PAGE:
The manner in which salt acts in preserving meat is not difficult to understand. By its strong affinity, it, in the first place, extracts the juices from the substance of meat in sufficient quantity to form a saturated solution with the water contained in the juice, and the meat then absorbs the saturated brine in place of the juice extracted by the salt. In this way, matter incapable of putrefaction takes the places of that portion in the meat which is most perishable. Such, however, is not the only office of salt as a means of preserving meat; it acts also by its astringency in contracting the fibres of the muscles, and so excludes the action of air on the interior of the substance of the meat. The last-mentioned operation of salt as an antiseptic is evinced by the diminution of the volume of meat to which it is applied. The astringent action of saltpetre on meat is much greater than that of salt, and thereby renders meat to which it is applied very hard; but, in small quantities, it considerably assists the antiseptic action of salt, and also prevents the destruction of the florid colour of meat, which is caused by the application of salt. Thus, it will be perceived, from the foregoing statement, that the application of salt and saltpetre diminishes, in a considerable degree, the nutritive, and, to some extent, the wholesome qualities of meat; and, therefore, in their use, the quantity applied should be as small as possible, consistent with the perfect preservation of the meat.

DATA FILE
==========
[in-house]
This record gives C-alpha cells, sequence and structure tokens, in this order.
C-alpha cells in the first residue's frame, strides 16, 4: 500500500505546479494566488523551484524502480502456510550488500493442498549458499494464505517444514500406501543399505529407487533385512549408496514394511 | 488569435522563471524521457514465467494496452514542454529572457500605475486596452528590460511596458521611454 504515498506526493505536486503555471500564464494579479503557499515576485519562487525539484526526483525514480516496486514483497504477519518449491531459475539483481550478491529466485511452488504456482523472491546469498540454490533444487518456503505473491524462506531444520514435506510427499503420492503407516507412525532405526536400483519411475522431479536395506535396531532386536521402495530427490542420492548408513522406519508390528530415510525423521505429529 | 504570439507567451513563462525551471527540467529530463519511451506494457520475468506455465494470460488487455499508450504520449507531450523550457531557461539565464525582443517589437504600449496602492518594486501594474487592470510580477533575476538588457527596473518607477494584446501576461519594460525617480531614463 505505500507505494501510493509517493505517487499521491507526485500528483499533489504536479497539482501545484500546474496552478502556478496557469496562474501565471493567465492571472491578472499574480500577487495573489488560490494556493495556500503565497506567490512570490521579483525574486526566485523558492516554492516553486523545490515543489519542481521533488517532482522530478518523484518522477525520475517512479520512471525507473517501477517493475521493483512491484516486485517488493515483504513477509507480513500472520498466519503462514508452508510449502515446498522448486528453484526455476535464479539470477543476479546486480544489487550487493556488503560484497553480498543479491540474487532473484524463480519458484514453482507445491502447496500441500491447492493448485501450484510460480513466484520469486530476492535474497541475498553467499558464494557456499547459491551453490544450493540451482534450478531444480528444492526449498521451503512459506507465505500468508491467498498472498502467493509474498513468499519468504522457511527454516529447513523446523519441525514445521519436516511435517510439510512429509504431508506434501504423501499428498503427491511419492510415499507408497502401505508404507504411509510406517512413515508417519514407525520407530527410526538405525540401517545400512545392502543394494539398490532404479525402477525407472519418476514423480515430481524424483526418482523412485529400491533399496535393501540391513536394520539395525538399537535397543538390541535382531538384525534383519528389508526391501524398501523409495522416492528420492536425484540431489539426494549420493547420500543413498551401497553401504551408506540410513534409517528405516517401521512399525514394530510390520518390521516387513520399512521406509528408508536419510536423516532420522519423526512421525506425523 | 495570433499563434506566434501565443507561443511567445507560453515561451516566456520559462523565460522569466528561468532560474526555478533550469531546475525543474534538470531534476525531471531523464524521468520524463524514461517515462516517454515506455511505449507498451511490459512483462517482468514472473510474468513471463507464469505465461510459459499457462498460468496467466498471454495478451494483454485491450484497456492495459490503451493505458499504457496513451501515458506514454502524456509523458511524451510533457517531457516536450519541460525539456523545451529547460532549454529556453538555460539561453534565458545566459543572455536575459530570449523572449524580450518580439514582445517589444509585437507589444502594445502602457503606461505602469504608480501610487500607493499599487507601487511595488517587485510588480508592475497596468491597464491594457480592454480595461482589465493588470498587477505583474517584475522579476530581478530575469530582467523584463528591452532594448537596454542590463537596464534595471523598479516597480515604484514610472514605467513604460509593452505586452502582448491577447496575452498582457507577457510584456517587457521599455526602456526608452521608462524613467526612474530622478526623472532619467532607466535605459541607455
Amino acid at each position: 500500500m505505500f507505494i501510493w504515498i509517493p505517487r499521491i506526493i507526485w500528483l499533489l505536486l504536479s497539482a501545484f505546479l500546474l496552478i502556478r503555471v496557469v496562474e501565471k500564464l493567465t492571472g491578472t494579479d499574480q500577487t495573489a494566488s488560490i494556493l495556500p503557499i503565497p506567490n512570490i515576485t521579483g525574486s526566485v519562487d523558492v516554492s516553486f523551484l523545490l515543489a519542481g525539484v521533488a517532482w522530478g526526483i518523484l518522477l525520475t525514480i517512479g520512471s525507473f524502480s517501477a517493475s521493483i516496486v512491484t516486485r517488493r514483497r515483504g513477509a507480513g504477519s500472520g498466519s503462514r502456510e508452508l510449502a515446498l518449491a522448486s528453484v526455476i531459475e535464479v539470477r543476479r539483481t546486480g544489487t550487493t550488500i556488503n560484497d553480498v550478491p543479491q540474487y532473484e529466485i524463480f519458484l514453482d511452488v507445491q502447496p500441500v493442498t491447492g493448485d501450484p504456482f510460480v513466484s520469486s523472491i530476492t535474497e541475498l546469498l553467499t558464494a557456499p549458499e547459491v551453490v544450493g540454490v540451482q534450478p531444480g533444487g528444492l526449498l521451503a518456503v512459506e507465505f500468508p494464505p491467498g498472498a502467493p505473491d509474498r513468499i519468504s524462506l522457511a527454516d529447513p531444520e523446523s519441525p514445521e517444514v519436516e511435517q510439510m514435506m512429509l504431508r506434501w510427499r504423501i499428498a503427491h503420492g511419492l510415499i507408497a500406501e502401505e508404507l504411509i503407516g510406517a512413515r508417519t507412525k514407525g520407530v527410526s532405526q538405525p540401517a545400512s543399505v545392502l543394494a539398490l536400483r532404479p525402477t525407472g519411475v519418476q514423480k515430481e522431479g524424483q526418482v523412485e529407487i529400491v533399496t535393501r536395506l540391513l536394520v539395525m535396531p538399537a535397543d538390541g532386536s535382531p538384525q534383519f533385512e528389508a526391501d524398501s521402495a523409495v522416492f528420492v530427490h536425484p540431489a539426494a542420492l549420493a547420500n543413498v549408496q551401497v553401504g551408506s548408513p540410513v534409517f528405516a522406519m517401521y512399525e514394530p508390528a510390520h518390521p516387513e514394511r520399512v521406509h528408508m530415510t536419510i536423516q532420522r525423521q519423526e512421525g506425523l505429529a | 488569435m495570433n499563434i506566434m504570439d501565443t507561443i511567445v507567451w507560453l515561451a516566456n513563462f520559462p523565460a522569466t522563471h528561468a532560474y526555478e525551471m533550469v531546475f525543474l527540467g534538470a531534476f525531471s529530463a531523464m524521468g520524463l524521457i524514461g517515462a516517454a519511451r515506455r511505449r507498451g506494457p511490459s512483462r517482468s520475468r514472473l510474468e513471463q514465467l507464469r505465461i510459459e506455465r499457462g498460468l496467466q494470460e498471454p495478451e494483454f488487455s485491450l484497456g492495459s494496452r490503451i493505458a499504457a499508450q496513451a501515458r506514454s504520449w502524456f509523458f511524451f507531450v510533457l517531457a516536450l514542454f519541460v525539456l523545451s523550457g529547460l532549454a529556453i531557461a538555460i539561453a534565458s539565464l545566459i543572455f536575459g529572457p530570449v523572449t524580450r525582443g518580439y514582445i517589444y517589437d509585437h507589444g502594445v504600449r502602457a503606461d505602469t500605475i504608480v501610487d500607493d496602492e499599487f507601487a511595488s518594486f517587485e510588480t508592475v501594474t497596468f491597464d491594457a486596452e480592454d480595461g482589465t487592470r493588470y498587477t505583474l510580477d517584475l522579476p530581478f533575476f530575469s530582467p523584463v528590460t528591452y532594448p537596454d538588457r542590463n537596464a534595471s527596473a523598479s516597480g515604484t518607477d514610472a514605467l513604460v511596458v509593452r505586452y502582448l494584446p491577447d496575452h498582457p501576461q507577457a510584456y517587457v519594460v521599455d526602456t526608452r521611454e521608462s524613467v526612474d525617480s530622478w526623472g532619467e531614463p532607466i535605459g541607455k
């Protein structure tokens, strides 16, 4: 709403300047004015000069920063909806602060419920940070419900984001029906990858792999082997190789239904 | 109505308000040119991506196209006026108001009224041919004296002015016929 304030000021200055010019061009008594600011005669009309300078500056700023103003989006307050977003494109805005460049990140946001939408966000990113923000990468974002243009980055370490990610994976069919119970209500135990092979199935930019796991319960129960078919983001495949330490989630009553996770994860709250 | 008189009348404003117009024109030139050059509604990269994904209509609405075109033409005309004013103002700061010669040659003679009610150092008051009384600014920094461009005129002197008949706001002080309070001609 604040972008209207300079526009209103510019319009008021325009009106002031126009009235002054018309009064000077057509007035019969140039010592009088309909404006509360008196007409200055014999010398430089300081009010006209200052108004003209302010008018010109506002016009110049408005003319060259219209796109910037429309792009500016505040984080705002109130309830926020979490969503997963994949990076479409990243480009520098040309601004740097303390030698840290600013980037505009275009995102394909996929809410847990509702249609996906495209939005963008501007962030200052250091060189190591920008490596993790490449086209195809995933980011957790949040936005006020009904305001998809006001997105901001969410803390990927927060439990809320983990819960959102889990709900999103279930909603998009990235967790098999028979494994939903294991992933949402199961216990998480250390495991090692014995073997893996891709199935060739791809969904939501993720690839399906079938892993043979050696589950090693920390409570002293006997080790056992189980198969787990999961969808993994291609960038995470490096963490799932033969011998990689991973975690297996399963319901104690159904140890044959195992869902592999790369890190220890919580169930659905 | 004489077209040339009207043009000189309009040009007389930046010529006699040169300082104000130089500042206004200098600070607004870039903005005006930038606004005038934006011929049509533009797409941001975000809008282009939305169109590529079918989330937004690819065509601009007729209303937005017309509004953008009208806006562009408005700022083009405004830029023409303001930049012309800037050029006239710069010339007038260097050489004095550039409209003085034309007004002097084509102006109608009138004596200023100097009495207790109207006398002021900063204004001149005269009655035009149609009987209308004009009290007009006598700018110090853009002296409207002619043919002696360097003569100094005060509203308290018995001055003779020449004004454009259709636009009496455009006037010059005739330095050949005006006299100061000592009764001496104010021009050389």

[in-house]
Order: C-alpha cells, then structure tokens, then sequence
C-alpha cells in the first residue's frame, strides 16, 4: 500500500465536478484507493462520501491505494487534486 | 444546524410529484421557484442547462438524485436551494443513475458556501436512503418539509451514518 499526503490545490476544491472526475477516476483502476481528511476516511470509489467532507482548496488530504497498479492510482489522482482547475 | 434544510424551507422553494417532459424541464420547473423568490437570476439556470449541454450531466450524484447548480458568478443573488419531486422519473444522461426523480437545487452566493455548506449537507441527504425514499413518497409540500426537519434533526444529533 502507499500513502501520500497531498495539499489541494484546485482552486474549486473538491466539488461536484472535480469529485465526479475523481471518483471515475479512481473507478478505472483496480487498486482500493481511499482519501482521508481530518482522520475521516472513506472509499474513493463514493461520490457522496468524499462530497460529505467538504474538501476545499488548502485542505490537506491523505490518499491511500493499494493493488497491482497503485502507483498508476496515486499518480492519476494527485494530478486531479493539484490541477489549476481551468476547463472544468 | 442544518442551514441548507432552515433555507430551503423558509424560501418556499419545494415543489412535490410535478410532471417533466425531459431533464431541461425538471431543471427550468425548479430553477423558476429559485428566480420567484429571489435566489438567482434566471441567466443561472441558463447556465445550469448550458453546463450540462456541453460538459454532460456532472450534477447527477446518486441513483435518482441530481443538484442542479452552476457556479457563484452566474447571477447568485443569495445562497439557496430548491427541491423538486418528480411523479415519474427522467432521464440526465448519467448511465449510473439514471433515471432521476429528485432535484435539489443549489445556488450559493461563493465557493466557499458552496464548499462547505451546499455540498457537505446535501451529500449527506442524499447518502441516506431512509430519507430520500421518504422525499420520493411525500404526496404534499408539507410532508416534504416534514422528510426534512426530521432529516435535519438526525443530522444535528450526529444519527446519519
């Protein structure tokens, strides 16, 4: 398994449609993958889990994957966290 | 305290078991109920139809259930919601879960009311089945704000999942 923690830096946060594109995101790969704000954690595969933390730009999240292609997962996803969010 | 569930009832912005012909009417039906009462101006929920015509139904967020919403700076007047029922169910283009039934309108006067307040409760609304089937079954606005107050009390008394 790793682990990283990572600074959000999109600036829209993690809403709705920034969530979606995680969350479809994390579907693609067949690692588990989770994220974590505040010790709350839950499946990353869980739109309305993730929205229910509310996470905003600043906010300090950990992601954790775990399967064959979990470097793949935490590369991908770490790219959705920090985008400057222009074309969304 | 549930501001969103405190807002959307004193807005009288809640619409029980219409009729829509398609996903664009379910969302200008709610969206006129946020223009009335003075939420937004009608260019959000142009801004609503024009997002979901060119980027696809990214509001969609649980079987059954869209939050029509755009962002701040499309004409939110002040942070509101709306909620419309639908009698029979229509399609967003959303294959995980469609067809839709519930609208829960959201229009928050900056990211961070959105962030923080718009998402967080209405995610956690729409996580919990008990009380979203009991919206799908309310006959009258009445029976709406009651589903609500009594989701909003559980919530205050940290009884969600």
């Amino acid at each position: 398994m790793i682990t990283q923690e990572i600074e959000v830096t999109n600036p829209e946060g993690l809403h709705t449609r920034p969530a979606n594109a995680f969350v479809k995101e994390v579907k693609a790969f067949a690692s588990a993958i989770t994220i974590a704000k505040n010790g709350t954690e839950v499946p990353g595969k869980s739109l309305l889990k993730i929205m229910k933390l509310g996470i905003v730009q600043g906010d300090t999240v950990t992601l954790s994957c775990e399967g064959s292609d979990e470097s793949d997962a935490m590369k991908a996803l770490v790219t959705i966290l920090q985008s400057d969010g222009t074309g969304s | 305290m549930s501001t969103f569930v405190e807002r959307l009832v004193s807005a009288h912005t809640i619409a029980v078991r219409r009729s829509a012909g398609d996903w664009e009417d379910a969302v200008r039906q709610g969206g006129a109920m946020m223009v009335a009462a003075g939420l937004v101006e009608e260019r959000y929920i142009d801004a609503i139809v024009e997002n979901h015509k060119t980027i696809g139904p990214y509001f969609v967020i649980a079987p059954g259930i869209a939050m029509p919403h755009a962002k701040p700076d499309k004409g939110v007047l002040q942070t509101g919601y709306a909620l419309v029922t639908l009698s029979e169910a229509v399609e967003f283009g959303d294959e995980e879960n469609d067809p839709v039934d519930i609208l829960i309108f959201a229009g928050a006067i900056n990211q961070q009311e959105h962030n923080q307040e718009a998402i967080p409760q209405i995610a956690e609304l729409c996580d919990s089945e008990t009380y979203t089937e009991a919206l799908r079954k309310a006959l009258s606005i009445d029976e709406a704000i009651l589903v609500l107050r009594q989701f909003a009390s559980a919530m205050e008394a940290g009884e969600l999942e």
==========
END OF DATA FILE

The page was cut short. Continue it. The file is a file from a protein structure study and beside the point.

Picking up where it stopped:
Different Seasons for Beef

We have already stated that the Scots breed of oxen, like the South-down in mutton, stands first in excellence. It should be borne in mind, however, that each county has its particular season, and that the London and other large markets are always supplied by those counties whose meat, from local circumstances, is in the best condition at the time. Thus, the season in Norfolk, from which the Scots come (these being the principal oxen bred by the Norfolk and Suffolk graziers), commences about Christmas and terminates about June, when this breed begins to fall off, their place being taken by grass-fed oxen. A large quantity of most excellent meat is sent to the "dead markets" from Scotland, and some of the best London butchers are supplied from this source.

A Frenchman's Opinion of Beef

The following is translated from a celebrated modern French work, the production of one who in Paris enjoys a great reputation as cook and chemist: The flesh of the ox, to be in the best condition, should be taken from an animal of from four to six years old, and neither too fat nor too lean. This meat, which possesses in the highest degree the most nutritive qualities, is generally easily digested; stock is made from it, and it is eaten boiled, broiled, roasted, stewed, braised, and in a hundred other different ways. Beef is the foundation of stock, gravies, braises, etc.; its nutritious and succulent gravy gives body and flavour to numberless ragoûts. It is an exhaustless mine in the hands of a skilful artist, and is truly the king of the kitchen. Without it, no soup, no gravy; and its absence would produce almost a famine in the civilized world!

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Source

The Book of Household Management (1861).